....

By all appearances, Congress never contemplated that non-businesses or non-competitors would be targeted as they have been in this unprecedented litigation campaign brought by the Recording Industry Association of America. All agree that Congress never intended juries, as opposed to judges, to impose the statutory damages called for by the Copyright Act. But in the new context created by the intersection of computer technology, the internet, music, and a thoughtless ruling by the Supreme Court that juries should decide statutory damages, a noncommercial actor double-clicking a mouse on a personal computer triggers liability which is obviously excessive by any standard.

(footnotes omitted)

Nesson brings these broader contexts -- the punishment of one for the punishment of all and excessiveness as defined in the current reality - to bear upon the rights holders. The subtle suggestion is that in this new world, the borders of individual piracy must shrink in proportion to the growing borders of communal sharing. It is also suggested that current technology should blunt our sense of punishment, making excessiveness dependent, not upon actions, but upon the technology used to facilitate those actions.

As expected, the Tennenbaum plaintiffs don't see things in such broad terms. They maintain piracy in its Petri dish, preferring to focus on the individual and his detrimental actions: 

Joel Tenenbaum is a long-term, hardcore, and willful copyright infringer whose misconduct caused Plaintiffs to suffer incalculable harm. Plaintiffs asserted claims on only 30 sound recordings, but the evidence at trial demonstrated that Tenenbaum intentionally infringed literally thousands of sound recordings over a period of nearly ten years by using multiple peer-to-peer networks to download and distribute these recordings without authorization. He even acted as an original seeder to the networks by putting copies of new works online for other people to take. Tenenbaum knew his conduct was illegal, yet he deliberately broke the law-even, quite remarkably, during the course of this lawsuit.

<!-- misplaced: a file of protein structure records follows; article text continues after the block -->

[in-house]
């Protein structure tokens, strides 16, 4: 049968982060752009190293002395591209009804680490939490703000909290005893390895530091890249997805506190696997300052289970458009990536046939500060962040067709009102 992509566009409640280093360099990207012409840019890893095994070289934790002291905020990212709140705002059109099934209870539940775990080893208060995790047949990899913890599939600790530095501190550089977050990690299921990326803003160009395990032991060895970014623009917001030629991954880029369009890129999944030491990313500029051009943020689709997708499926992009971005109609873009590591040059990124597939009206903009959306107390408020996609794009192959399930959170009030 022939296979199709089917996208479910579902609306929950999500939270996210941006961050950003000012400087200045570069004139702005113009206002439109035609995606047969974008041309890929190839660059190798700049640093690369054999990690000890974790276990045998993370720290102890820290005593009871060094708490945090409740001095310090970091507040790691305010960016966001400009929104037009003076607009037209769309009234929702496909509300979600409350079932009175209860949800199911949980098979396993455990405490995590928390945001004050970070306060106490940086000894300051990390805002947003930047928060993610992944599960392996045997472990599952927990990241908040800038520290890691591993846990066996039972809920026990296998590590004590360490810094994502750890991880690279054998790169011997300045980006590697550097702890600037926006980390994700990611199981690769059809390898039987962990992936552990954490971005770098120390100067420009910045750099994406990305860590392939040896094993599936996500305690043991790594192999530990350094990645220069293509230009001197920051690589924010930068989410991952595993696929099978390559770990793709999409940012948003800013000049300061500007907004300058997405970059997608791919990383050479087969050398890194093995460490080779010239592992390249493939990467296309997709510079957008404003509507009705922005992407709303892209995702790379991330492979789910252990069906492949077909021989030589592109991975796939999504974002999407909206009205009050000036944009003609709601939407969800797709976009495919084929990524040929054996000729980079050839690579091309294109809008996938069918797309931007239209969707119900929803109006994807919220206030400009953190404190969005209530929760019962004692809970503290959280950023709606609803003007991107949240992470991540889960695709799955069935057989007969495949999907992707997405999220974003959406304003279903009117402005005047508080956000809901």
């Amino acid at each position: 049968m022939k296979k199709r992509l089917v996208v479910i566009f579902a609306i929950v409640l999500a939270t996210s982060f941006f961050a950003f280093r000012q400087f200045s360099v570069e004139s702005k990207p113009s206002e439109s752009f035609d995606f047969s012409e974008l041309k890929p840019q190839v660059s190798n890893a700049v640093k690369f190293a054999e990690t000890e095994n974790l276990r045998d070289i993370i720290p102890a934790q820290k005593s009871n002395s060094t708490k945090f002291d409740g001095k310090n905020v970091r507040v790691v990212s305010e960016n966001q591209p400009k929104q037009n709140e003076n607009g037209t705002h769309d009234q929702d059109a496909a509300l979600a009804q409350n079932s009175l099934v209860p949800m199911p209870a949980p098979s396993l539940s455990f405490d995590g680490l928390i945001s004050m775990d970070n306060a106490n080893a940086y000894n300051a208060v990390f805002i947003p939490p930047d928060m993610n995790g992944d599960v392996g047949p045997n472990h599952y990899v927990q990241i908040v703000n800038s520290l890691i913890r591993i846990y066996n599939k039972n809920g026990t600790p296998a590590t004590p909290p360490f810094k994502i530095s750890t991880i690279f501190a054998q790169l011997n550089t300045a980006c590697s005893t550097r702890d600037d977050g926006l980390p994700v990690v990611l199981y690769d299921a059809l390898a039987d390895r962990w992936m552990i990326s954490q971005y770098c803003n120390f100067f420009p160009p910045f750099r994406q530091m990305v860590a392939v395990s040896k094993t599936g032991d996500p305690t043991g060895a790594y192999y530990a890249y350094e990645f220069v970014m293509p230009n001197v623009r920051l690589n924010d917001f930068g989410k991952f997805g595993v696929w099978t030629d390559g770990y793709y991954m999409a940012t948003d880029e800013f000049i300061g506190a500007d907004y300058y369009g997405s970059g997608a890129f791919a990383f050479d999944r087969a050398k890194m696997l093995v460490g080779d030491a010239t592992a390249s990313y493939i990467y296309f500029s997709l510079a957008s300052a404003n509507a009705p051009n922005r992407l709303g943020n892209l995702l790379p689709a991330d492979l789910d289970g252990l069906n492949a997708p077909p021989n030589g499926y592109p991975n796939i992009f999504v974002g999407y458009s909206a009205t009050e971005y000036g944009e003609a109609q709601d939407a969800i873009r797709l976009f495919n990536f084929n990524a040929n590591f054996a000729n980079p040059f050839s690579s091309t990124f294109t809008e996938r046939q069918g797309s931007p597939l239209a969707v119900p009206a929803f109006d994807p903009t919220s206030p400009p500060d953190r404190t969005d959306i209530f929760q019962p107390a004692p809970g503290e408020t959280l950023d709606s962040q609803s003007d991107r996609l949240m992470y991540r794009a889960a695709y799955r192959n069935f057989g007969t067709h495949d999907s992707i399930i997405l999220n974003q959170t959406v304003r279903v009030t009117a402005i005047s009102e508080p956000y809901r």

....

Plaintiffs' witnesses testified that the ever-multiplying infringement caused when a song is illegally shared results in injuries ranging from lost revenues to diminution of copyright value to a diminished capability to identify and promote new artists to layoffs within the industry. Plaintiffs also demonstrated that the only legal means by which Tenenbaum could engage in the actions he undertook would be to obtain a blanket license to reproduce and distribute the 30 songs without limitation, which would essentially represent the entire value of each of the copyrighted works and vastly outstrip the cost of purchasing a single copy of each song for personal use.

(citations omitted)

This Isn't Your Grandfather's Piracy

Copyright, being a body of law, has a general shape and boundary, but copyright enforcement isn't so cut and dry anymore. Enforcers might be labelled legitimate, or they might be labelled trolls, or they might be labelled tyrannical, as was the case with SOPA/ACTA. Likewise, piracy itself is no longer easily defined. The volume and normalcy of file sharing seems to cut against its illegality. And in the case of SOPA, the public outrage and the Internet blackouts demonstrate that piracy's definition can be easily vetted by our vocal and technologically reactive society.

Some might call this the "cultural normalization of IP piracy."

But others will see it as the will of the public mind.


1. Susan Scafidi, Who Owns Culture 15-16 (Rutgers University Press) (2005)